The evolution of my love took many years. And I know I have many more years to grow. But as so much change is preceded by crisis, I had to come to the end of myself before I was willing to let my dreams go so they could evolve into new dreams. Many dark nights of the soul, and arguing with my own ego about what I could and couldn’t do. And eventually my true self, the God in me, helped me to see that I can do hard things. Even when that meant giving up the dreams I thought I had to have.

I had to redefine the change I thought I wanted in Erik. I had to learn that this wasn’t about the man I needed him to be. It was about the wife I needed to be. The evolution of this new love was apparently my ability to let go of the love that I thought I had to have. And the hardest part of that was letting go of the identity that I had built up around who that love made me.

This new way of loving also changed my relationship with how I prayed. I had spent my life praying lovingly for a specific outcome, the outcome that I thought was best. As in, “I mean I know how to love well, so please, please, please bring out the best in Erik.” But what I came to understand was that I was praying for the best Erik for me. For the best us.

God will glorify our marriage in His way. Instead of praying for a certain outcome, I pray that I release the outcome. I focus on me being grateful for the now, for the good moments and the difficulties. We don’t grow without the death of our old selves. And our partner has to die to become new too.

I used to tread with fear and trepidation over a change of job, a change of finances, a change in our health. I feared that anything the Erik did that was different than my heart dictated would draw us apart. He and I being on different pages would send me in a tailspin.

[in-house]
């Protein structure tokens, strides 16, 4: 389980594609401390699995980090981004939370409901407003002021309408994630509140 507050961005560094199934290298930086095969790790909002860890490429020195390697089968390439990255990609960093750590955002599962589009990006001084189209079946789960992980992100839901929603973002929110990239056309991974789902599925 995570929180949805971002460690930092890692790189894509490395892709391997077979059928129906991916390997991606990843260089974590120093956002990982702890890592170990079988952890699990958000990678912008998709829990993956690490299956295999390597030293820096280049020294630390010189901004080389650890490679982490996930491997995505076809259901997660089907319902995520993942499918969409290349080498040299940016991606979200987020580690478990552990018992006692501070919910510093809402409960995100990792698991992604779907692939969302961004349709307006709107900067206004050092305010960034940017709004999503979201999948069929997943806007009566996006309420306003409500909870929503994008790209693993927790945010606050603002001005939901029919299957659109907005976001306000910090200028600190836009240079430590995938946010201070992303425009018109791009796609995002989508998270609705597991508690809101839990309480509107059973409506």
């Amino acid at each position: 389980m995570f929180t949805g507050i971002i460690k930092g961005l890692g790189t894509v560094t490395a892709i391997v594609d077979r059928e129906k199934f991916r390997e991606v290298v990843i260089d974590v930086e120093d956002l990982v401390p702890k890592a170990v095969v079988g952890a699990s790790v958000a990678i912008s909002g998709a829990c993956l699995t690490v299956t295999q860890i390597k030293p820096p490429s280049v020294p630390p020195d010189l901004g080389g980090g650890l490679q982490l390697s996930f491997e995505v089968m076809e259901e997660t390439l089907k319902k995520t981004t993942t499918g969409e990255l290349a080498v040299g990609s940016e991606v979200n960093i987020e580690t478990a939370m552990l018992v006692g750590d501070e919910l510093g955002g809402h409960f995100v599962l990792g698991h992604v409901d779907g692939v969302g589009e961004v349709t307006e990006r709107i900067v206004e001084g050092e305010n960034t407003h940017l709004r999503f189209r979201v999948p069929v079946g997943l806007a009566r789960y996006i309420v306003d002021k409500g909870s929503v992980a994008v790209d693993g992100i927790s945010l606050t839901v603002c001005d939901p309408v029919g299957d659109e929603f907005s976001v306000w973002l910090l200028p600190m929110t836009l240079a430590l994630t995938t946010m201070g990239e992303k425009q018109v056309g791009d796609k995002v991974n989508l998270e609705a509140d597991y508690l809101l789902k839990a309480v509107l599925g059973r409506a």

When he hurt my feelings, usually unintentionally, just speaking his truth, I was wounded like a bird shot in the chest. When your spouse is your identity, you can’t allow him to hurt you. It’s like dying.

I had to learn to see Erik without a filter. Without a binary “good” or “bad” judgment. He couldn’t be my everything because he wasn’t perfect. If I hold onto the idea that if I am not loved perfectly I am not worthy, life becomes painful. That Erik can be good, but not perfect. That he can do things that wound me, but that doesn’t make him bad.

I’ve learned that in my marriage, in the middle of a large crisis or even just an argument, my ego takes over. I am protective of my side of the story. My need to be right. My fear of losing. When I can step away and breathe, when I can even just notice myself reacting, I can stop the story in my head long enough to gather perspective. And know that I’m seeing things the way I am not that way they are.

I stop and I try to find the incarnate, the cosmic Christ in me. My true self. And I ask that the God in me be glorified in the situation, not that the other person would change, but that my perspective would change. That I would be able to speak truth and love, and not speak my opinion or my narrative.

This practice is called many things, but I love the word “mindful.” I become mindful of staying in the present moment. Of not holding on to the hurts of the past. Not holding on to the fear of the future. I just breathe, feeling my body and being mindful of the moment. The person I am with is another human being with whom I have quantum entanglements. I’ve trained myself to ask this first question at the sign of trouble: “What is the most loving thing I can do?”